Yes, in major cities where people voluntarily flock because that's where their business actually is. THEY HAVE A CHOICE.
Well, hardly. Except of course between doing that and dying of hunger.

Project that onto a planetwide situation where there isn't any place you can go that DOESN'T have those conditions: the entire surface of a planet with the population density of downtown Tokyo.
Why? "Mark of Gideon" doesn't call for any of that. All we hear is that they have a population problem, and one of their buildings is seeing a lot of traffic. That's the extent of it, although of course we're free to postulate whatever we wish beyond the canonical parameters.

It's either leadership fail or widespread logic fail to allow things to get that bad.
Yup, plus a damn interesting concept dramatically.

You have a fascinating imagination there, Timo.
Naah. I just browse National Geographic, plus various eyewitness accounts on how things were a hundred years ago right around where I live. An entire room dedicated to just the privacy of two people is an incredibly rare luxury that only exists in a very narrow window of time and space. And I can still practically touch the window frames from where I stand.

It's not my fault the world currently harbors a very small group of perverts who think sex should be a "private" thing...

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Old November 5 2012, 08:15 PM   #41
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Re: life-extension technology in Star Trek (or lack thereof)

Timo wrote: View Post
Project that onto a planetwide situation where there isn't any place you can go that DOESN'T have those conditions: the entire surface of a planet with the population density of downtown Tokyo.
Why? "Mark of Gideon" doesn't call for any of that. All we hear is that they have a population problem, and one of their buildings is seeing a lot of traffic. That's the extent of it...
Their population problem is apparently bad enough that the bodies of their population are pressed up against the sides of their Enterprise facsimile as well; that they were able to construct something of that size and complexity but couldn't keep half a million pedestrians from sitting on it tells you all you need to know about the nature of their population problem: the people of Gideon are as numerous as cockroaches and probably just as prolific.

That, plus the fact that their best option is to introduce a pandemic among that seething population, tells us this is no ordinary "overpopulation" issue. It just reinforces that when Hodin says his planet is encased in a "living mass who can find no rest, no peace, no joy" he is not exaggerating much.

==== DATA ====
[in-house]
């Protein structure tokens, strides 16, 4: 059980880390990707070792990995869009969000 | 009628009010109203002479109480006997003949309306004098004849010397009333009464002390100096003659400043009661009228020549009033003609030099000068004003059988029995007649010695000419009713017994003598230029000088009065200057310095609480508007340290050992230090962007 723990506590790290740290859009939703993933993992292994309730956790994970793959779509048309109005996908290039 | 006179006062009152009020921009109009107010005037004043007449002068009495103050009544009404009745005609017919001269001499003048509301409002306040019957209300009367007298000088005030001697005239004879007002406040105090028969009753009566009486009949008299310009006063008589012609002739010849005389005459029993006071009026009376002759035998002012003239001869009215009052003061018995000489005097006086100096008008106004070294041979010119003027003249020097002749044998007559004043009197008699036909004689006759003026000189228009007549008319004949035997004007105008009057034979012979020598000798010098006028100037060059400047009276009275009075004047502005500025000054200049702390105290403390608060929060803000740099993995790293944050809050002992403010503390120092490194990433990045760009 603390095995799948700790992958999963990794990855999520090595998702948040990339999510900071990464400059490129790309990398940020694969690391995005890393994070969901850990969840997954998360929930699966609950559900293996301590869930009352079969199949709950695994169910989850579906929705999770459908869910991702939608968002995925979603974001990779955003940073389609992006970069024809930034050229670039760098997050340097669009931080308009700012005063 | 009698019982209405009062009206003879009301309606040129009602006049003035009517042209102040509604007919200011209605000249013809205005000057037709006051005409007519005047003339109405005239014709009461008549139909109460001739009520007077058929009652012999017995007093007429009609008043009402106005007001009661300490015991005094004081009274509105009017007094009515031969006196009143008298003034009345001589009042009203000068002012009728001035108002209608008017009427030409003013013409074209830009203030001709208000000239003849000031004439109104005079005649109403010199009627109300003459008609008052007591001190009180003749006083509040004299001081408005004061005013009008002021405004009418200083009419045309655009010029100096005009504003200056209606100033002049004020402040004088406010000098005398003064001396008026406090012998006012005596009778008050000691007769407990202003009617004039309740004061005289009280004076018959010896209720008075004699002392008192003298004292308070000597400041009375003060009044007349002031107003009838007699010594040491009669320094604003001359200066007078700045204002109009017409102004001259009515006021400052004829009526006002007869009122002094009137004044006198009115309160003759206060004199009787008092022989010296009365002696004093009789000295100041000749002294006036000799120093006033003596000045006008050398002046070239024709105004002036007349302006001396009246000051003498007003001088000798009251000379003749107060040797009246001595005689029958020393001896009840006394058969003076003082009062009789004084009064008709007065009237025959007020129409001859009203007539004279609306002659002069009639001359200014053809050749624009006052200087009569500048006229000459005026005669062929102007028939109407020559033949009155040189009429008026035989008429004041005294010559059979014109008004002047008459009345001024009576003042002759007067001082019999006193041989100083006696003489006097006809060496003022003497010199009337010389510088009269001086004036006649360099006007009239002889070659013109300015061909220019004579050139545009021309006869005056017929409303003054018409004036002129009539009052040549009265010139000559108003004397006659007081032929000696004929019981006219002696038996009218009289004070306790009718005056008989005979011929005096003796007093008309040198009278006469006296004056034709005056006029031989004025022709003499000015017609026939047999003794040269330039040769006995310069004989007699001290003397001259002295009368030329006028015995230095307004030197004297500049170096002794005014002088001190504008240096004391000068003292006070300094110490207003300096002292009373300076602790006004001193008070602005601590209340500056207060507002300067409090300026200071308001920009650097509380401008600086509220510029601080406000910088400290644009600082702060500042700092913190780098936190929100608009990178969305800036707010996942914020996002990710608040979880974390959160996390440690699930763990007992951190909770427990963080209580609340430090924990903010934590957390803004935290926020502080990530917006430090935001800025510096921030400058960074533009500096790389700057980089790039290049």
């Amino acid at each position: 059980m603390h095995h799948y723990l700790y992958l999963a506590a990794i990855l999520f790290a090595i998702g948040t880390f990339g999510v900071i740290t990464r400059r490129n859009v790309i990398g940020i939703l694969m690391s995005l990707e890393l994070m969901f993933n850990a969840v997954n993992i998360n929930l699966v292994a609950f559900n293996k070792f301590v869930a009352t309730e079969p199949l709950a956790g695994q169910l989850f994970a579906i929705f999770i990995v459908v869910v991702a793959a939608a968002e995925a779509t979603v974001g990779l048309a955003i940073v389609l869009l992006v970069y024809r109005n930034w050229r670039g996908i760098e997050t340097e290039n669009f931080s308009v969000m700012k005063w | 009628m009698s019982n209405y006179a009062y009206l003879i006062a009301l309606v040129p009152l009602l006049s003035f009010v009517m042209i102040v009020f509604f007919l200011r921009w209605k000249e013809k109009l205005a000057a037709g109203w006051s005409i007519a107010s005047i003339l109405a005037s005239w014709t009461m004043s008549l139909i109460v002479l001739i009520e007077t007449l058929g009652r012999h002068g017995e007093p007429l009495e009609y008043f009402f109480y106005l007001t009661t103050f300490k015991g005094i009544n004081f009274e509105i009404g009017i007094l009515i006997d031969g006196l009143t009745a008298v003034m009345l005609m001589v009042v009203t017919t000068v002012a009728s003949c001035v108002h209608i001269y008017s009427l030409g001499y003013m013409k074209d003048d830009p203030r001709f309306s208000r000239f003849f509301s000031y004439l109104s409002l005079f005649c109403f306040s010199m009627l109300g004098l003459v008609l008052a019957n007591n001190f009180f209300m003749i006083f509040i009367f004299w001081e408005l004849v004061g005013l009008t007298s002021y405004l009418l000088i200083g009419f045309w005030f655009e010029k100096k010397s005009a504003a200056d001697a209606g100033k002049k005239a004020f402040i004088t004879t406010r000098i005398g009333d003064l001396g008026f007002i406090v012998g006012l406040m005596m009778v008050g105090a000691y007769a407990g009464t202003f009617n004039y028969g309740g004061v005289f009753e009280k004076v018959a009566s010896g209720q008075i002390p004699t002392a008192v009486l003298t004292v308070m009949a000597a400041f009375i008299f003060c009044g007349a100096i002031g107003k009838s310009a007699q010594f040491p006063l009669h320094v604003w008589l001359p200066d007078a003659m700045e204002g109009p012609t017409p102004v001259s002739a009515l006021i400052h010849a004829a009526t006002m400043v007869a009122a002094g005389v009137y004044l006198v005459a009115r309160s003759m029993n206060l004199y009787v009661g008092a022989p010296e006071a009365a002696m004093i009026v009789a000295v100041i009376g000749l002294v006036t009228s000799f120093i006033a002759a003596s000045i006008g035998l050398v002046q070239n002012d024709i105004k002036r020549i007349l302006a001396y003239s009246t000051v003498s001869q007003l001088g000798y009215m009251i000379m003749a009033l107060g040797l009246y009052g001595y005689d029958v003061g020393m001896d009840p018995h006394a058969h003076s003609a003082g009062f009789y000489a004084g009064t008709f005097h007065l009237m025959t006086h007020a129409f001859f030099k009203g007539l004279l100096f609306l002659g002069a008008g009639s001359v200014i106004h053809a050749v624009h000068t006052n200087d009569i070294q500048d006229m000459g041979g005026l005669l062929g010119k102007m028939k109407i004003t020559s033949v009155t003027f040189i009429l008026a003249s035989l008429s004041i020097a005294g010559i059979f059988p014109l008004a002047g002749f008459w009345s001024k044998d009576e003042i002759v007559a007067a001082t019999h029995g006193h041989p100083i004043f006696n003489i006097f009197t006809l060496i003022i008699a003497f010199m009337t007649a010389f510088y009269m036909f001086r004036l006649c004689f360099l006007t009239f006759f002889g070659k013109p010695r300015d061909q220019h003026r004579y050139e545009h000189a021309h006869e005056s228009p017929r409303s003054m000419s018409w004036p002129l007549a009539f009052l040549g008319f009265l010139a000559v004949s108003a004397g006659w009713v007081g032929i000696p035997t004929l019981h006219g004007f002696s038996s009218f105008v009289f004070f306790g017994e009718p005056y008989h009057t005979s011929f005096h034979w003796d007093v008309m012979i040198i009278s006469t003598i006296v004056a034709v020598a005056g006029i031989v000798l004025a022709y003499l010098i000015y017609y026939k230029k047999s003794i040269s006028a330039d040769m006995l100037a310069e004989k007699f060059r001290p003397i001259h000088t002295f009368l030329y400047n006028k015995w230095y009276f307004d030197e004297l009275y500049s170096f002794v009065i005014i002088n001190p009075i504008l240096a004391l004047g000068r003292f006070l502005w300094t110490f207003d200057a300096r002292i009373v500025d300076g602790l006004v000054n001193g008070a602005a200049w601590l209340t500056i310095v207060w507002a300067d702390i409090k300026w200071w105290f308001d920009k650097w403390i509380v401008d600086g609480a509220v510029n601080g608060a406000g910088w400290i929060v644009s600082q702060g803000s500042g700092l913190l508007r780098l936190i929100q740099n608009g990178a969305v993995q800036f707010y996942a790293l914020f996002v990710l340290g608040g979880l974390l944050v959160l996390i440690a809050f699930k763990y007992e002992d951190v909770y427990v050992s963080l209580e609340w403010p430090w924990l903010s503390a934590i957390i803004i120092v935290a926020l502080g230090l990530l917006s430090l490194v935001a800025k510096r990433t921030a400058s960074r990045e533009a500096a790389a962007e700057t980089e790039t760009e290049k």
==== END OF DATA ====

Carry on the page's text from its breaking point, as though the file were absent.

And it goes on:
An entire room dedicated to just the privacy of two people is an incredibly rare luxury that only exists in a very narrow window of time and space.
Except you're perfectly aware that conditions such as these did not exist in the overwhelming majority of American and European cities and do not exist there now; nor have they been common to nations and regions that were NOT heavily urbanized, nor do they persist OUTSIDE of urban population centers.

You know all of that. You're just being contrarian.
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Old November 7 2012, 07:11 PM   #42
Timo
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Re: life-extension technology in Star Trek (or lack thereof)

Their population problem is apparently bad enough that the bodies of their population are pressed up against the sides of their Enterprise facsimile as well
...But a project of such importance would be in a populated area anyway - not to mention it would have to be close enough to the government building that the discrepancy in beamdown coordinates would not be blatantly obvious. Probably buried right beneath the building, actually.

OTOH, Gideonites would have quite an interest in the project, and spectators would be a natural phenomenon! Having a one-way mirror briefly fail isn't all that unexpected, either. Note that all the people behind that mirror were spectating, rather than just wandering around like in the government building.

http://tos.trekcore.com/gallery/albu...Gideon_124.JPG

Except you're perfectly aware that conditions such as these did not exist in the overwhelming majority of American and European cities and do not exist there now; nor have they been common to nations and regions that were NOT heavily urbanized, nor do they persist OUTSIDE of urban population centers.
Incorrect. Twenty people per room was fairly standard for the early age of industrialization in the major cities of Europe, and remains so in many places where migrant workers are a prominent phenomenon (examples can even be found in my own extremely sparsely inhabited Finland today, although these tend to involve illegal or "grey area" activities and a degree of secrecy).